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      FRIDAY, 26/04/2024 - Scope Ratings GmbH
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      Scope downgrades Austria to AA+ and revises the Outlook to Stable

      Growing divergence of the fiscal trajectory from highly-rated peers and a constrained medium-term macro-economic outlook drive the downgrade. A wealthy, diversified economy, strong debt affordability and sound external position are credit strengths.

      Rating action

      Scope Ratings GmbH (Scope) has today downgraded Austria’s long-term issuer and senior unsecured debt ratings to AA+ from AAA in local and foreign currency and revised the Outlooks to Stable from Negative. The short-term issuer ratings have been affirmed at S-1+ in both local and foreign currency, with Stable Outlooks.

      The downgrade of Austria’s long-term ratings reflects the growing divergence of the country’s fiscal metrics relative to those of other highly-rated sovereign peers following the Covid-19 and energy crises. The country’s fiscal performance faces sustained pressures, primarily from recent structural policy changes and an ageing population. These challenges are expected to maintain the country’s structural fiscal deficit at an elevated level and prevent a firm reduction in the debt-to-GDP ratio over coming years. The downgrade also accounts for challenges impacting the country’s macro-economic outlook, including the protracted effects of above-euro area inflation on consumption, vulnerabilities associated with a persistent dependence on Russian gas imports, and medium-to-long-term pressures on labour supply.

      Download the rating report.

      Key rating drivers

      Structural deterioration in fiscal metrics. The first driver of the downgrade reflects the structural deterioration of Austria’s fiscal balance, which is expected to result in a durable divergence in the country’s debt metrics relative to AAA-rated sovereigns. After narrowing to 2.7% of GDP in 2023, down 0.6 percentage points (pps) from the previous year, Scope expects the fiscal deficit to stay broadly unchanged at 2.8% of GDP in 2024 and improve only moderately to 2.6% of GDP in 2025. The Austrian Federal Ministry of Finance projects a deficit of 2.9% of GDP for 2024 and 2.8% of GDP for 2025, while the Fiscal Advisory Council expects deficits of 3.4% of GDP this year and 3.2% of GDP next year. Scope expects fiscal deficits for 2024-25 to be moderately smaller than those projected by the authorities due to moderately higher expected real GDP growth in 2024. A slow economic recovery, the extension of select support measures, including the electricity price brake for households and a reduction of the energy tax to the EU minimum level, and the roll out of a stimulus package for the construction sector (with earmarked funds totalling EUR 2.5bn, i.e. 0.5% of 2023 GDP, over 2024-271) will weigh on the fiscal balance over the near term.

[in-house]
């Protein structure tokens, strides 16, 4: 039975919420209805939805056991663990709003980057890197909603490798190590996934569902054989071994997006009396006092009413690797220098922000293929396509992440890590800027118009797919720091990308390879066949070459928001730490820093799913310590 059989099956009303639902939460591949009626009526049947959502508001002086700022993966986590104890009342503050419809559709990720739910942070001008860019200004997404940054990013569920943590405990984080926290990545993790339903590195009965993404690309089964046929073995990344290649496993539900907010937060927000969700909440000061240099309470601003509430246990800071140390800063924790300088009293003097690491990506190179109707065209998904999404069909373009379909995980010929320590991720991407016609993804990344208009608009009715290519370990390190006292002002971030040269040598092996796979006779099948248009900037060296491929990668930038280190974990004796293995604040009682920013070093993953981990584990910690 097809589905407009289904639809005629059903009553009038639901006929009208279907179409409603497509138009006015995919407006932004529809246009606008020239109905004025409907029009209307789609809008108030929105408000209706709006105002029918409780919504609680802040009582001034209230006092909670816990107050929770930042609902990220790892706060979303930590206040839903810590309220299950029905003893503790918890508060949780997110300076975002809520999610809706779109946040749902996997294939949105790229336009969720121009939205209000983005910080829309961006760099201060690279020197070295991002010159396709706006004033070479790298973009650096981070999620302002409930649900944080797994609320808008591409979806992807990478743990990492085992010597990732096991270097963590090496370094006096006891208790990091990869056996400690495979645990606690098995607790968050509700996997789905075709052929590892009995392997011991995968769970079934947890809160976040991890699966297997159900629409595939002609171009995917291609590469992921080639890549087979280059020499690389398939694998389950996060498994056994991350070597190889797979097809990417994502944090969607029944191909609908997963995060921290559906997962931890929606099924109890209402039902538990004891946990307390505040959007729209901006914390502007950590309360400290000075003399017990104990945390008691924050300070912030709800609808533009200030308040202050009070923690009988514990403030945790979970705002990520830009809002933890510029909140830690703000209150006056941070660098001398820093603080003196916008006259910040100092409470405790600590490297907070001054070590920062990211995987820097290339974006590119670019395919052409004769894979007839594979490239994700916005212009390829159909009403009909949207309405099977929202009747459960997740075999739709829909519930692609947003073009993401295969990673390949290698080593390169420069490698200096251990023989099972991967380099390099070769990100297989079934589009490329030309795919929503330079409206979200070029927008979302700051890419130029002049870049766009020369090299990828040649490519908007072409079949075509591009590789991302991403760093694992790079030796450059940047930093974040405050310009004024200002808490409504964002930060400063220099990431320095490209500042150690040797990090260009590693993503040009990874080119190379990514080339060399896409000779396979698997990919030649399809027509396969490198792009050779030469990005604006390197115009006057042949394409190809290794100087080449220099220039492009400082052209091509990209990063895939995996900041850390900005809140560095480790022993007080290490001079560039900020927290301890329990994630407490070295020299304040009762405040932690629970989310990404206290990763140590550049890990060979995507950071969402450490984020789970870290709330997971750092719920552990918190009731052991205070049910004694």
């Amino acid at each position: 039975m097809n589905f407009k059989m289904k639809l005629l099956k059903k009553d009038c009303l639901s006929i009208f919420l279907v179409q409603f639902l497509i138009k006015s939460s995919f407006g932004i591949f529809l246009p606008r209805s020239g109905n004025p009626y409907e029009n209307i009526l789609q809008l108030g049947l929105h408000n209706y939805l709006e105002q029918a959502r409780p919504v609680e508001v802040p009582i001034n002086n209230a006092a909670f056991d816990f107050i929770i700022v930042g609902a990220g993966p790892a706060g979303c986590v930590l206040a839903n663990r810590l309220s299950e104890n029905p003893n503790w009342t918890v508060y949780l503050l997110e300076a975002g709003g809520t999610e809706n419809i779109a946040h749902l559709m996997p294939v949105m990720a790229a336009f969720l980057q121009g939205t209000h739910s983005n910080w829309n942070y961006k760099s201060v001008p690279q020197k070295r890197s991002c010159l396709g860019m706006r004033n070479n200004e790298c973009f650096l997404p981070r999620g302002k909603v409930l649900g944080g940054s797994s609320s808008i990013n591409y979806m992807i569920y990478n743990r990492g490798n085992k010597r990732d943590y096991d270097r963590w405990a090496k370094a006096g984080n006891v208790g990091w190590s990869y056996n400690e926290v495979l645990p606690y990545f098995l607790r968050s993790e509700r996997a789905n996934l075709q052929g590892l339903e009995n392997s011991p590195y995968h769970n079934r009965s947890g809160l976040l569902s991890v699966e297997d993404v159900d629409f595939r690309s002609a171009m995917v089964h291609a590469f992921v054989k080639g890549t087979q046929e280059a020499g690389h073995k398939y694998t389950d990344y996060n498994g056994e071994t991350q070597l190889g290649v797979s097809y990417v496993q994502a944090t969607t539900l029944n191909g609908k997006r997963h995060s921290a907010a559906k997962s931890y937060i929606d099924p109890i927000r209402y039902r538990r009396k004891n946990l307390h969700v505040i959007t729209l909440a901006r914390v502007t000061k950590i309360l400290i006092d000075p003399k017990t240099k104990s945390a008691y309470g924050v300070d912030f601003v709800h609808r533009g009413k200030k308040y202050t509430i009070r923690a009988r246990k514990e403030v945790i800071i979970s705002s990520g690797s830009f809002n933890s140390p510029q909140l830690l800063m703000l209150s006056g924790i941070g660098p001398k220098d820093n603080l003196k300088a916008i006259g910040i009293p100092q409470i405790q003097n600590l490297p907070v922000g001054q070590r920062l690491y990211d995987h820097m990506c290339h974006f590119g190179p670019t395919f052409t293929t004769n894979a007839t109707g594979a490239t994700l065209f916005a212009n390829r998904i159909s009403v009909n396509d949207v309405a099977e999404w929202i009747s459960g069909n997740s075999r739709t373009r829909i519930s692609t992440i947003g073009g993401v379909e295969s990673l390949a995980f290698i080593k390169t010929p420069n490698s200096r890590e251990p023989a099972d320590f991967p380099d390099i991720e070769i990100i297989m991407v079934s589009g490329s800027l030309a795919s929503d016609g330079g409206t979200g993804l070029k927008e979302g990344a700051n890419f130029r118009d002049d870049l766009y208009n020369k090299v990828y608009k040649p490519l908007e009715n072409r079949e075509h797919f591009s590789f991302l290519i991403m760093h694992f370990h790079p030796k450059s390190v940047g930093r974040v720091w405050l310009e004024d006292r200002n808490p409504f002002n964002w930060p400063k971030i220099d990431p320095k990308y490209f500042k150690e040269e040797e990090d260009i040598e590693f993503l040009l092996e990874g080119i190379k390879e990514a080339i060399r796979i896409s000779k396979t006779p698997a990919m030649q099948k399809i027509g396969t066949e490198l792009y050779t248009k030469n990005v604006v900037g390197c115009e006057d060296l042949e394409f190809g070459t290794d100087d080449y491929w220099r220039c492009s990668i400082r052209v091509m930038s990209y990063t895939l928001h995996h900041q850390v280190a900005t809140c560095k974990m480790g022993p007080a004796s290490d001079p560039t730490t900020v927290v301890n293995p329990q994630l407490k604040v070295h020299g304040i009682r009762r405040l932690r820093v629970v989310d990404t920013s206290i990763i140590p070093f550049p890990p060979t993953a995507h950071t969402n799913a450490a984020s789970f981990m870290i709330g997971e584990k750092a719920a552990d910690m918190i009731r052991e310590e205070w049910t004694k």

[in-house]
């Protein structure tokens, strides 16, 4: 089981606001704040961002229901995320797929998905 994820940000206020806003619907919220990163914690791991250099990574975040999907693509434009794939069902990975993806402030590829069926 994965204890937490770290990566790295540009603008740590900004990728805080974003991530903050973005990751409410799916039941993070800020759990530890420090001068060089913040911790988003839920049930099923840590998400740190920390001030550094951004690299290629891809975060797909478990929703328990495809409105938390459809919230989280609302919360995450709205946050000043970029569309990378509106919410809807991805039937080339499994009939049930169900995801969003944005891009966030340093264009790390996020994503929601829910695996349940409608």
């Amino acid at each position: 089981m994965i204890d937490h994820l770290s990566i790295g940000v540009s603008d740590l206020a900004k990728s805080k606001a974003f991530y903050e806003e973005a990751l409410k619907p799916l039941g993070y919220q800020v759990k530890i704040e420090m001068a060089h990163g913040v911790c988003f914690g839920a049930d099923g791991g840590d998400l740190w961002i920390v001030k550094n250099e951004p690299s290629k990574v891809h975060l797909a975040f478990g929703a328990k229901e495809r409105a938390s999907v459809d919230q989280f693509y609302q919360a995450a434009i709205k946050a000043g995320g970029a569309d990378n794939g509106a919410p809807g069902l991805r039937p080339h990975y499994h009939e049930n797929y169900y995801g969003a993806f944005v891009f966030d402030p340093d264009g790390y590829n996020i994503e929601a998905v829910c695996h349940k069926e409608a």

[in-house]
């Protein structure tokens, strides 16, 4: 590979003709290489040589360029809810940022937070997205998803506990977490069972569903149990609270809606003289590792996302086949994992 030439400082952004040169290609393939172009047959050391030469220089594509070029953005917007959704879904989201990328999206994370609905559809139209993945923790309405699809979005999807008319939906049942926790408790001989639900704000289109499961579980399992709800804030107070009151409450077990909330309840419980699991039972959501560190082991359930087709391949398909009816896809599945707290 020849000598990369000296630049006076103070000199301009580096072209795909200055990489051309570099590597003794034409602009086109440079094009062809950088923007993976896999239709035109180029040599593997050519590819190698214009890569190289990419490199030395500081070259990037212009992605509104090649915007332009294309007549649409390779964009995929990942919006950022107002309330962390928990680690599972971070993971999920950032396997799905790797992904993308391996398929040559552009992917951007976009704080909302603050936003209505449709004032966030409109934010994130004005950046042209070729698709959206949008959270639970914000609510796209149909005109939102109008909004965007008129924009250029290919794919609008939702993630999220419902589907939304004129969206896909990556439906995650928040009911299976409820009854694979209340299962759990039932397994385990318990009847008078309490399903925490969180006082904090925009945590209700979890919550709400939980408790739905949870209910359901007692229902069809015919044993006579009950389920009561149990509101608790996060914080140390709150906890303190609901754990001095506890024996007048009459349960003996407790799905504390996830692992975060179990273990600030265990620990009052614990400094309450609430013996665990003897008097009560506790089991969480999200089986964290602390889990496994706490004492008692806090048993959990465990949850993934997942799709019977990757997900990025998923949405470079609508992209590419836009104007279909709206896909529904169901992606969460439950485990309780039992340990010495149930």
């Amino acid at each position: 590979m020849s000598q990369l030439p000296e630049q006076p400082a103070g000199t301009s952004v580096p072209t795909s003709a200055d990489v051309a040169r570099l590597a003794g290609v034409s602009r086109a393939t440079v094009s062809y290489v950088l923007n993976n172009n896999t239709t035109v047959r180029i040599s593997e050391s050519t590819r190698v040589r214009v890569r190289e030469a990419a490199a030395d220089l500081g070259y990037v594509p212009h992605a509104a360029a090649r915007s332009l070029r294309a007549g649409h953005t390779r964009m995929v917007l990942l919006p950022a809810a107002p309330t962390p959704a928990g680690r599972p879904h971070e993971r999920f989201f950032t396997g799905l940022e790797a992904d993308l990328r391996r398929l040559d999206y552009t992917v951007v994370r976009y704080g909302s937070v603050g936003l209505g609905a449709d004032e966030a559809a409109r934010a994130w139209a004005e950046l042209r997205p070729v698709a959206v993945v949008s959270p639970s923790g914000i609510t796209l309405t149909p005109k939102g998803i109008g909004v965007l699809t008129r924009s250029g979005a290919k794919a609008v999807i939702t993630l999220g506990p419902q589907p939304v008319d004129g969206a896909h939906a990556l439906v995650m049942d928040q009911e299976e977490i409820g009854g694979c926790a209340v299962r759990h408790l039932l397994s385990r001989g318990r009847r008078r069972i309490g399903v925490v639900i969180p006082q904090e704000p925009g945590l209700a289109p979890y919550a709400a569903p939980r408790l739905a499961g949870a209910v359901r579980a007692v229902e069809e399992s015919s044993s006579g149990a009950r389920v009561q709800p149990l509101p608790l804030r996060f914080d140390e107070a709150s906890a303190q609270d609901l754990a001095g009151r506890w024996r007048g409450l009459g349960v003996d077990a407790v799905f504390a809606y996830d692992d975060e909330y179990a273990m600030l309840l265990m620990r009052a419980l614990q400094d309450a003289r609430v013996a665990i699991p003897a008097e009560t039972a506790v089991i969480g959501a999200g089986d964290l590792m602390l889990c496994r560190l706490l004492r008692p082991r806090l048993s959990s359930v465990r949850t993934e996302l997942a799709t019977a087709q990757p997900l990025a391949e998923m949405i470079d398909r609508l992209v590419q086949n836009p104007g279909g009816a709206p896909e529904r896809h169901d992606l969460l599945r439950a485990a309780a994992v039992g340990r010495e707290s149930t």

A set of measures adopted in recent years will have a structural, lasting impact on the government’s primary fiscal balance and prevent a swifter recovery in its fiscal buffers. The abolition of the bracket creep, effective since 2023, will limit increases in revenue from personal income tax. In addition, the indexation of social benefits to inflation will create significant spending pressures over the medium-term, given the delayed effect to the inflation shock on expenditure items. These policy changes will prevent a substantial improvement in fiscal buffers over the medium-term. Moreover, the recent agreement on a reform of the Intergovernmental Fiscal Relations Act (Finanzausgleichsgesetz 2024), concluded in November 2023, will lead to additional transfers of around EUR 12.9bn over 2024-27 (2.7% of 2023 GDP) from the central government to regional and local authorities.